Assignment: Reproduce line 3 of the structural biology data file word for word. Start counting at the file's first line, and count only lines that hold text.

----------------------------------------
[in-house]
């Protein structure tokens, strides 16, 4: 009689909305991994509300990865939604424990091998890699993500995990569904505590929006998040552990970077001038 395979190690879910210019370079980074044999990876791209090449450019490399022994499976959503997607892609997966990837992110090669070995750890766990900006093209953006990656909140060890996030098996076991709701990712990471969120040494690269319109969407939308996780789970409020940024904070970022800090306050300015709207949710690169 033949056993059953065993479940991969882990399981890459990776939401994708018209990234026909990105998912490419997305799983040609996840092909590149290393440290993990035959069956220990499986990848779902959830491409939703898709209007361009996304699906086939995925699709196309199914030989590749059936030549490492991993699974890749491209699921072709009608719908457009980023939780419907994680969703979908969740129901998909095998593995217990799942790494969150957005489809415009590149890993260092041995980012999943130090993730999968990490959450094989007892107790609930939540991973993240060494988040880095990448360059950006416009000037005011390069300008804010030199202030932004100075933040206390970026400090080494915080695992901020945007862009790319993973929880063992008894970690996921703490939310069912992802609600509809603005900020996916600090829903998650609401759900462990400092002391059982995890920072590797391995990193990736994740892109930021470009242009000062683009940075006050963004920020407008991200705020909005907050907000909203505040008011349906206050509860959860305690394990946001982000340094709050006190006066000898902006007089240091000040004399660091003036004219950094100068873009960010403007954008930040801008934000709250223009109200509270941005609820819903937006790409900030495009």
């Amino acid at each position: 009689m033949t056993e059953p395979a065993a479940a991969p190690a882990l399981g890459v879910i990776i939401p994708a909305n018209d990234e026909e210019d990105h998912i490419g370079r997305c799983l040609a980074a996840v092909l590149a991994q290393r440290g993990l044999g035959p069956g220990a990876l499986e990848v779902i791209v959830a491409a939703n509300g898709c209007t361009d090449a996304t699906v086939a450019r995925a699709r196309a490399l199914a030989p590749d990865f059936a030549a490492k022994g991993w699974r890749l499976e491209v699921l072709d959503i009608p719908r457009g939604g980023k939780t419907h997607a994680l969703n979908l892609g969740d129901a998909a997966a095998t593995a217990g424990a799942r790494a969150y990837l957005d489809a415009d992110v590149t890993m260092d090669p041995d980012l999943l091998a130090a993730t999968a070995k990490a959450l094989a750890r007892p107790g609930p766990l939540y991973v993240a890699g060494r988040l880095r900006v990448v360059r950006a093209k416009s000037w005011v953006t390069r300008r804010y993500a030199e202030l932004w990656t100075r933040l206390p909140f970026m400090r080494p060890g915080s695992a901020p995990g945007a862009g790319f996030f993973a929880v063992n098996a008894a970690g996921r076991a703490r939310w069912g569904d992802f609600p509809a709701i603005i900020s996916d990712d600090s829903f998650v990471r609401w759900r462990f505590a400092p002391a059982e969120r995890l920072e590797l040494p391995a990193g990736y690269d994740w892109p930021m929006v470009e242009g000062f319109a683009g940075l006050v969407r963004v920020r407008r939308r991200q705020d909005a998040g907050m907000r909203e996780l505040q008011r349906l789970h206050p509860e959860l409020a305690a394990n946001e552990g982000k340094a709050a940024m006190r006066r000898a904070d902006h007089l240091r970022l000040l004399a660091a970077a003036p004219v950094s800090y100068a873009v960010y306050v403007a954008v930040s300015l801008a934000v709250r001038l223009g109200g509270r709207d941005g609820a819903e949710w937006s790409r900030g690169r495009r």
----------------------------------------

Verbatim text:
């Amino acid at each position: 009689m033949t056993e059953p395979a065993a479940a991969p190690a882990l399981g890459v879910i990776i939401p994708a909305n018209d990234e026909e210019d990105h998912i490419g370079r997305c799983l040609a980074a996840v092909l590149a991994q290393r440290g993990l044999g035959p069956g220990a990876l499986e990848v779902i791209v959830a491409a939703n509300g898709c209007t361009d090449a996304t699906v086939a450019r995925a699709r196309a490399l199914a030989p590749d990865f059936a030549a490492k022994g991993w699974r890749l499976e491209v699921l072709d959503i009608p719908r457009g939604g980023k939780t419907h997607a994680l969703n979908l892609g969740d129901a998909a997966a095998t593995a217990g424990a799942r790494a969150y990837l957005d489809a415009d992110v590149t890993m260092d090669p041995d980012l999943l091998a130090a993730t999968a070995k990490a959450l094989a750890r007892p107790g609930p766990l939540y991973v993240a890699g060494r988040l880095r900006v990448v360059r950006a093209k416009s000037w005011v953006t390069r300008r804010y993500a030199e202030l932004w990656t100075r933040l206390p909140f970026m400090r080494p060890g915080s695992a901020p995990g945007a862009g790319f996030f993973a929880v063992n098996a008894a970690g996921r076991a703490r939310w069912g569904d992802f609600p509809a709701i603005i900020s996916d990712d600090s829903f998650v990471r609401w759900r462990f505590a400092p002391a059982e969120r995890l920072e590797l040494p391995a990193g990736y690269d994740w892109p930021m929006v470009e242009g000062f319109a683009g940075l006050v969407r963004v920020r407008r939308r991200q705020d909005a998040g907050m907000r909203e996780l505040q008011r349906l789970h206050p509860e959860l409020a305690a394990n946001e552990g982000k340094a709050a940024m006190r006066r000898a904070d902006h007089l240091r970022l000040l004399a660091a970077a003036p004219v950094s800090y100068a873009v960010y306050v403007a954008v930040s300015l801008a934000v709250r001038l223009g109200g509270r709207d941005g609820a819903e949710w937006s790409r900030g690169r495009r």